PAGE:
The existence and later the prevalence of sexually stimulating -- and later sexually explicit -- magazines, badly-made film loops, and eventually more skillfully produced full-length films, came in stages that coincided with my developing sexuality, and each new vista was something a little bit amazing, in contrast to the sexual vacuum that had existed previously. I remember well, the first time I came to San Francisco, wandering around North Beach and being totally blown away to find a store that had literally hundreds of magazines filled with sexier pictures than anything I had ever seen before -- racks and racks and racks of them. I was like a desert nomad who had stumbled onto the ocean. The abundance was overwhelming.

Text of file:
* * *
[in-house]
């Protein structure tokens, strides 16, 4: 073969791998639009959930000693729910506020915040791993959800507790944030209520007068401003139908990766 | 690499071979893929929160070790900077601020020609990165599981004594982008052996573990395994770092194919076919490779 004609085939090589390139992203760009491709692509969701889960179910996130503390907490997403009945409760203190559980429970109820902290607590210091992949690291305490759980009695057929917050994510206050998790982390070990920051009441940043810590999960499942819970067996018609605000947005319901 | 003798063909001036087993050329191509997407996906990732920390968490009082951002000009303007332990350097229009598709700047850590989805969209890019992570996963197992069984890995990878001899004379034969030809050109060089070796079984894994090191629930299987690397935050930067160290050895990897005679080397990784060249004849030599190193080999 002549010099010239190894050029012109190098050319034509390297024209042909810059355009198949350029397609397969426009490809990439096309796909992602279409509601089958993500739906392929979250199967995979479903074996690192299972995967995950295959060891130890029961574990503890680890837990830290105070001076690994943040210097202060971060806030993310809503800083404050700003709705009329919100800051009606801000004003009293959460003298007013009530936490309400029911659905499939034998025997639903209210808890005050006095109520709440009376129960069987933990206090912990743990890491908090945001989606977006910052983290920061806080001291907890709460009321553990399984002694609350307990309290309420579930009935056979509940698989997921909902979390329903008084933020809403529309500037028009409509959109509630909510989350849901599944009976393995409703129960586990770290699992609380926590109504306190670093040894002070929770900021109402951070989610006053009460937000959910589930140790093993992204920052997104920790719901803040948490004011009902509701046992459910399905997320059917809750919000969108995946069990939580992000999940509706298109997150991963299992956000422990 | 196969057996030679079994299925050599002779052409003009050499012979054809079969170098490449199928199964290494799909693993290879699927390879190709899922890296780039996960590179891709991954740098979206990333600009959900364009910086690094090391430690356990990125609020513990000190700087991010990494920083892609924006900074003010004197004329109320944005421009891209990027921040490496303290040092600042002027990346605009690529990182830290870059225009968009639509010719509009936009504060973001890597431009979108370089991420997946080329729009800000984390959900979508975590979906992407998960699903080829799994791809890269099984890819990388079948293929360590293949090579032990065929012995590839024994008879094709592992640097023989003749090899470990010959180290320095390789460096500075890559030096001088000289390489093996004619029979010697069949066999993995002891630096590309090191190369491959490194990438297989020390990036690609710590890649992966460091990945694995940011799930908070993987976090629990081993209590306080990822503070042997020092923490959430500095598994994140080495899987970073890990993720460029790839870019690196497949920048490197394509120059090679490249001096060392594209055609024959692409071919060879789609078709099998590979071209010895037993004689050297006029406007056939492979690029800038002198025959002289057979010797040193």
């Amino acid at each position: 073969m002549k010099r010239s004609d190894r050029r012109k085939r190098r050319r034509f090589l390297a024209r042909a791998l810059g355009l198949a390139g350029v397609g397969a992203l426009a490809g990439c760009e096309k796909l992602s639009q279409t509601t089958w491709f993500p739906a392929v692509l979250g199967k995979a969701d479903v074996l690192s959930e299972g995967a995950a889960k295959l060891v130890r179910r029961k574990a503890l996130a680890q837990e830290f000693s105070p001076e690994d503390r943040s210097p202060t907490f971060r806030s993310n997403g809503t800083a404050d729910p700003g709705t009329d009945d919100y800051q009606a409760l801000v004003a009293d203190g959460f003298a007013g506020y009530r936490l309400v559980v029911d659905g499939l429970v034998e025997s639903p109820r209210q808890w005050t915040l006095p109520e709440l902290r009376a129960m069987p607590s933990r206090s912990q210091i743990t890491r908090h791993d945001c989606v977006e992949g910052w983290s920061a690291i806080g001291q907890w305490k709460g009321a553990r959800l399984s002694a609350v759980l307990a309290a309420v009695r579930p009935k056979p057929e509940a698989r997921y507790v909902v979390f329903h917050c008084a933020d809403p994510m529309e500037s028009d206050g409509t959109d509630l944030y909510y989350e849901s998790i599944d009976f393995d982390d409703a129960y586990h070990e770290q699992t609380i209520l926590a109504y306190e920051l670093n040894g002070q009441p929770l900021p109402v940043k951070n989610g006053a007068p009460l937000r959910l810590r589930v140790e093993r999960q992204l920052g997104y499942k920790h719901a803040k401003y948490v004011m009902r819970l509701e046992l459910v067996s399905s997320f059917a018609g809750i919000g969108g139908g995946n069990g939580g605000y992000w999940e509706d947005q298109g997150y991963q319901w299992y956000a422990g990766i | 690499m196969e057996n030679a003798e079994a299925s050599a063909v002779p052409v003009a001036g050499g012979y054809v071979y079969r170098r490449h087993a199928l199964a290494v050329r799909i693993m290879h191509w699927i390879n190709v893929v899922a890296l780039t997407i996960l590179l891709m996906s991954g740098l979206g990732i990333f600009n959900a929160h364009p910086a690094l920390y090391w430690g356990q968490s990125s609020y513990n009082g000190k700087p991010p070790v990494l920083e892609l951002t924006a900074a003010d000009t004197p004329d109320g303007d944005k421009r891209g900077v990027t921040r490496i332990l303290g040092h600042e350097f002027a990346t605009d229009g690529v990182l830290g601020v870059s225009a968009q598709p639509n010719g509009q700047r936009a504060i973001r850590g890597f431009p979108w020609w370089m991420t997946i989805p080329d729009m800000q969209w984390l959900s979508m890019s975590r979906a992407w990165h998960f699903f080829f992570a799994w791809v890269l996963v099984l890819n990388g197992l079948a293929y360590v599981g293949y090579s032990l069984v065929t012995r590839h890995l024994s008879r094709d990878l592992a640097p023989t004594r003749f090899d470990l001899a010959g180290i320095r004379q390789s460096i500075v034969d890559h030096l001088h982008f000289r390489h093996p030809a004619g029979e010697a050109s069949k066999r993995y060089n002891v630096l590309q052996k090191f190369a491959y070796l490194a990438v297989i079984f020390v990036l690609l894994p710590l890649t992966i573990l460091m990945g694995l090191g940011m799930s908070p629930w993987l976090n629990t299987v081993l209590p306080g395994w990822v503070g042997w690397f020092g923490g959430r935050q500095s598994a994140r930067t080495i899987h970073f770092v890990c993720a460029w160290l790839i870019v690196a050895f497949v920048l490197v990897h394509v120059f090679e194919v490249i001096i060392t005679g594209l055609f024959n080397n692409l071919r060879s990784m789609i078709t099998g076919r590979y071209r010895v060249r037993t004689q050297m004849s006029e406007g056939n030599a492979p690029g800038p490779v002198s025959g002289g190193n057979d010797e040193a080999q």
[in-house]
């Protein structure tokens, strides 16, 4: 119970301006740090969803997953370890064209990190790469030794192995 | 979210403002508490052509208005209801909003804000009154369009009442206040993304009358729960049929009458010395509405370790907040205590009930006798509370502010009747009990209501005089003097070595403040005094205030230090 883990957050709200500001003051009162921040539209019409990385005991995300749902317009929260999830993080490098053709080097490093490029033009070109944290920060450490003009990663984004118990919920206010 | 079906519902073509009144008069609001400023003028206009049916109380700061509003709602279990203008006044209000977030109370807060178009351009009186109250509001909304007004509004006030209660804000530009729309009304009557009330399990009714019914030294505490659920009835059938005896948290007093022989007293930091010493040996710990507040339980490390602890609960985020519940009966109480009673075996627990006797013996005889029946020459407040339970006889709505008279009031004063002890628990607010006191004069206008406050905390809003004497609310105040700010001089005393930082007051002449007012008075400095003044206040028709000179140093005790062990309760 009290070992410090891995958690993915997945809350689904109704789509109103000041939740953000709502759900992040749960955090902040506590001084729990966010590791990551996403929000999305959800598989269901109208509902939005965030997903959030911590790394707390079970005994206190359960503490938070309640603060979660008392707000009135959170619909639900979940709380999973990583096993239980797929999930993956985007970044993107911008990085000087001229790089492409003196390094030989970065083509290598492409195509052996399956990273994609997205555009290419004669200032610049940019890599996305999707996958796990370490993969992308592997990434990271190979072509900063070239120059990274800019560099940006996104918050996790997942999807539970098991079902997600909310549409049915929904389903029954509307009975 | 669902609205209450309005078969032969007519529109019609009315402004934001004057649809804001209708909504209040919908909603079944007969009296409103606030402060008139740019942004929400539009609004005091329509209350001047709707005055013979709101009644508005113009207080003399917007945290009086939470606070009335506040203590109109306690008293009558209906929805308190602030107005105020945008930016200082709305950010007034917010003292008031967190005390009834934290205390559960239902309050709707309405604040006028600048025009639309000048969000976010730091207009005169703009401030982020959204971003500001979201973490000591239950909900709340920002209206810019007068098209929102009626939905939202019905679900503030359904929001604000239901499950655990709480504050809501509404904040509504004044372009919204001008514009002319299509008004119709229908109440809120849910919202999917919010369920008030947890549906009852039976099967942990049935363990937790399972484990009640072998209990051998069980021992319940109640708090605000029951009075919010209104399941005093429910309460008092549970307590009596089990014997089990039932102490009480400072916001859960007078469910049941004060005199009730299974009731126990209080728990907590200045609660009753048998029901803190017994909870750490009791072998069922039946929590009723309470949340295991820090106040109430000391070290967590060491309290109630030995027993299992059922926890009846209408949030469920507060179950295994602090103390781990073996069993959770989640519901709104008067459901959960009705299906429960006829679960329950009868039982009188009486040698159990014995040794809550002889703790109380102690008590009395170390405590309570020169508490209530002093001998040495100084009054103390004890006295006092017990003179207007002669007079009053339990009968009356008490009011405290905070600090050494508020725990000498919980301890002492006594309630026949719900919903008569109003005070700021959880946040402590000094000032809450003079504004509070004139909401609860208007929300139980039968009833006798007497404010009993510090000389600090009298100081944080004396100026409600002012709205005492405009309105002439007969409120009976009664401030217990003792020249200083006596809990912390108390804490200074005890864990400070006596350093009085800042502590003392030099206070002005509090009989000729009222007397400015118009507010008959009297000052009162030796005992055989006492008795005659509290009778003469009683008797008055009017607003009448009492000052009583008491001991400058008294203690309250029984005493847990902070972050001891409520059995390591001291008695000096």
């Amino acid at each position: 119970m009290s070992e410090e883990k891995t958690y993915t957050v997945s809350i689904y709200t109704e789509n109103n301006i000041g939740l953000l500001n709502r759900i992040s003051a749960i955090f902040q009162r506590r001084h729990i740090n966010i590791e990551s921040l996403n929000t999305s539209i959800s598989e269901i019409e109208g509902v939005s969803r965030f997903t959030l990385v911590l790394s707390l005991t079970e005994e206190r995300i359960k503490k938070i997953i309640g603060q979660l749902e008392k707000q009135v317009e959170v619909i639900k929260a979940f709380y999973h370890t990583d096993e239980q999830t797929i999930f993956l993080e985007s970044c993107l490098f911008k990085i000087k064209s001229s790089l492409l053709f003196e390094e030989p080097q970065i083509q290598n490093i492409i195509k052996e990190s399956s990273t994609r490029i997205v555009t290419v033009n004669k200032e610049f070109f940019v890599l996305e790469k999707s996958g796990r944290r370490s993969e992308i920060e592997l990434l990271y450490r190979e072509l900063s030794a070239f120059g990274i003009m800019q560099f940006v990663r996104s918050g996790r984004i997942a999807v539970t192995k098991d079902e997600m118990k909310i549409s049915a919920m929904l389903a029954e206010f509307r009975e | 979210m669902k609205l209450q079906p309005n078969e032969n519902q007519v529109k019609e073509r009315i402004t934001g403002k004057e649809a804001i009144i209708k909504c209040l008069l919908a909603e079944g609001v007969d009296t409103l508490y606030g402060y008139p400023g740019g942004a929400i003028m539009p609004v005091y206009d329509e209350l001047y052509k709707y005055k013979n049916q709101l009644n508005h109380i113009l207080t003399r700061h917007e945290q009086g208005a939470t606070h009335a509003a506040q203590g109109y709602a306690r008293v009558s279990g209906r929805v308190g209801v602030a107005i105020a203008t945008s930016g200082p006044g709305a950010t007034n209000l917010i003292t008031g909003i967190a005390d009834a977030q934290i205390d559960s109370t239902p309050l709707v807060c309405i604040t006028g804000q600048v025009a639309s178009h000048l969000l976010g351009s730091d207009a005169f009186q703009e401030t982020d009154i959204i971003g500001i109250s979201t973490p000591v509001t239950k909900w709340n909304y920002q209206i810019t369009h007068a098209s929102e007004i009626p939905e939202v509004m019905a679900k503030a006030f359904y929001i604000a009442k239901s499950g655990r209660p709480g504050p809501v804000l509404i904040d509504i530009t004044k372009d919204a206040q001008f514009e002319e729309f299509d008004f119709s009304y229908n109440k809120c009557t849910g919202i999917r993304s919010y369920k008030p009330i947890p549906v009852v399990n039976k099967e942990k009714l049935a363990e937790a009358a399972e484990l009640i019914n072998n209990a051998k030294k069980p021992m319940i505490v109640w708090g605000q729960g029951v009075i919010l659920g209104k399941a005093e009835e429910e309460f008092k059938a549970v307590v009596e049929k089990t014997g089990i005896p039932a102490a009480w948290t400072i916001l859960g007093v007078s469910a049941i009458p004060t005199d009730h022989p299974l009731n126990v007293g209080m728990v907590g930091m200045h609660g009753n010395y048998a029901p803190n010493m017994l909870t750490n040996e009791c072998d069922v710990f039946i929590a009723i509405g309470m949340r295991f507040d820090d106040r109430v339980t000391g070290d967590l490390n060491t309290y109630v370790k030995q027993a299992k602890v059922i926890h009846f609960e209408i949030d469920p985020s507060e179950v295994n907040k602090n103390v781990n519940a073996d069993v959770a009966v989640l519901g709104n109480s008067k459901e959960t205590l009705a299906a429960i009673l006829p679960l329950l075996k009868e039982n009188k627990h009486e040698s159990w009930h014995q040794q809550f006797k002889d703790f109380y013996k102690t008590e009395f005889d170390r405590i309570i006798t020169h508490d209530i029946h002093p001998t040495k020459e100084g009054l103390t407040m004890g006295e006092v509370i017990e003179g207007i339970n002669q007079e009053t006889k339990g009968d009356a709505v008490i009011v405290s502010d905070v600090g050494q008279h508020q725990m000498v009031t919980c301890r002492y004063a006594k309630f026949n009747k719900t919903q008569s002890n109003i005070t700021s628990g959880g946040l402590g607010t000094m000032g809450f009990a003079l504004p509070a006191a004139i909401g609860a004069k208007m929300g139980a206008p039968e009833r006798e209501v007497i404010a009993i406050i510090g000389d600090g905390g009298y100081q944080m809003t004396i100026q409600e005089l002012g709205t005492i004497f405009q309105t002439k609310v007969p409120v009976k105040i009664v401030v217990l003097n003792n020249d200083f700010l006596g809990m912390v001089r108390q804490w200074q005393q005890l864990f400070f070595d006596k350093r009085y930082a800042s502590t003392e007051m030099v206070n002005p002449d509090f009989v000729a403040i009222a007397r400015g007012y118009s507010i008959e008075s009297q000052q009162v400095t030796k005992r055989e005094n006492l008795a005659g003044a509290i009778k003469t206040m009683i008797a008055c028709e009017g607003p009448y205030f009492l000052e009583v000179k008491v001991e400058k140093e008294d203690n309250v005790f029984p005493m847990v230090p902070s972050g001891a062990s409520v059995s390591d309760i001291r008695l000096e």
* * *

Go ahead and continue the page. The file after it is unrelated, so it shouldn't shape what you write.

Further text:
I had a similar feeling of amazement and wonder the first time I discovered (in Washington, D.C., as it happens) that there were storefront businesses completely devoted to providing private cubicles in which a person could watch and masturbate to (black and white) films of women masturbating at ten cents a pop. Likewise the first time I saw actual fucking -- stilted, and badly photographed though it was -- on film. Likewise the first time I wandered into the O'Farrell Theater and had a beautiful naked woman who danced under the name of Nurse Precious come off the stage, sit on my lap, and let me play with her body in return for a one dollar tip which even I, on my near-subsistence freeschool -teacher's income, could afford.